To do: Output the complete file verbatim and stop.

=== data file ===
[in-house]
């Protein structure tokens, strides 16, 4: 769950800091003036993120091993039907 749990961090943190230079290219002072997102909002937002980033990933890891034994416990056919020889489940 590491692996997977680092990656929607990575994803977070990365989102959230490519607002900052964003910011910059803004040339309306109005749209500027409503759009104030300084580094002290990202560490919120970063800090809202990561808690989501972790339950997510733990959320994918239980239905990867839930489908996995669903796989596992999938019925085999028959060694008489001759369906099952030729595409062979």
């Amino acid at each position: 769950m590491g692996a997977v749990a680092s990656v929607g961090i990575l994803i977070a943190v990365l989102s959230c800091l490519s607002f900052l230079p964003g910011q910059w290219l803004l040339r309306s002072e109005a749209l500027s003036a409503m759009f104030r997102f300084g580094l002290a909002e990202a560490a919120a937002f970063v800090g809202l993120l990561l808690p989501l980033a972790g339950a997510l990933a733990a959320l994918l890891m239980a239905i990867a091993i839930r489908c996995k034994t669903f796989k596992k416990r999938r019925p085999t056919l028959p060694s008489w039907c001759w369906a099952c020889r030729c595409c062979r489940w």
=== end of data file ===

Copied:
[in-house]
């Protein structure tokens, strides 16, 4: 769950800091003036993120091993039907 749990961090943190230079290219002072997102909002937002980033990933890891034994416990056919020889489940 590491692996997977680092990656929607990575994803977070990365989102959230490519607002900052964003910011910059803004040339309306109005749209500027409503759009104030300084580094002290990202560490919120970063800090809202990561808690989501972790339950997510733990959320994918239980239905990867839930489908996995669903796989596992999938019925085999028959060694008489001759369906099952030729595409062979």
């Amino acid at each position: 769950m590491g692996a997977v749990a680092s990656v929607g961090i990575l994803i977070a943190v990365l989102s959230c800091l490519s607002f900052l230079p964003g910011q910059w290219l803004l040339r309306s002072e109005a749209l500027s003036a409503m759009f104030r997102f300084g580094l002290a909002e990202a560490a919120a937002f970063v800090g809202l993120l990561l808690p989501l980033a972790g339950a997510l990933a733990a959320l994918l890891m239980a239905i990867a091993i839930r489908c996995k034994t669903f796989k596992k416990r999938r019925p085999t056919l028959p060694s008489w039907c001759w369906a099952c020889r030729c595409c062979r489940w």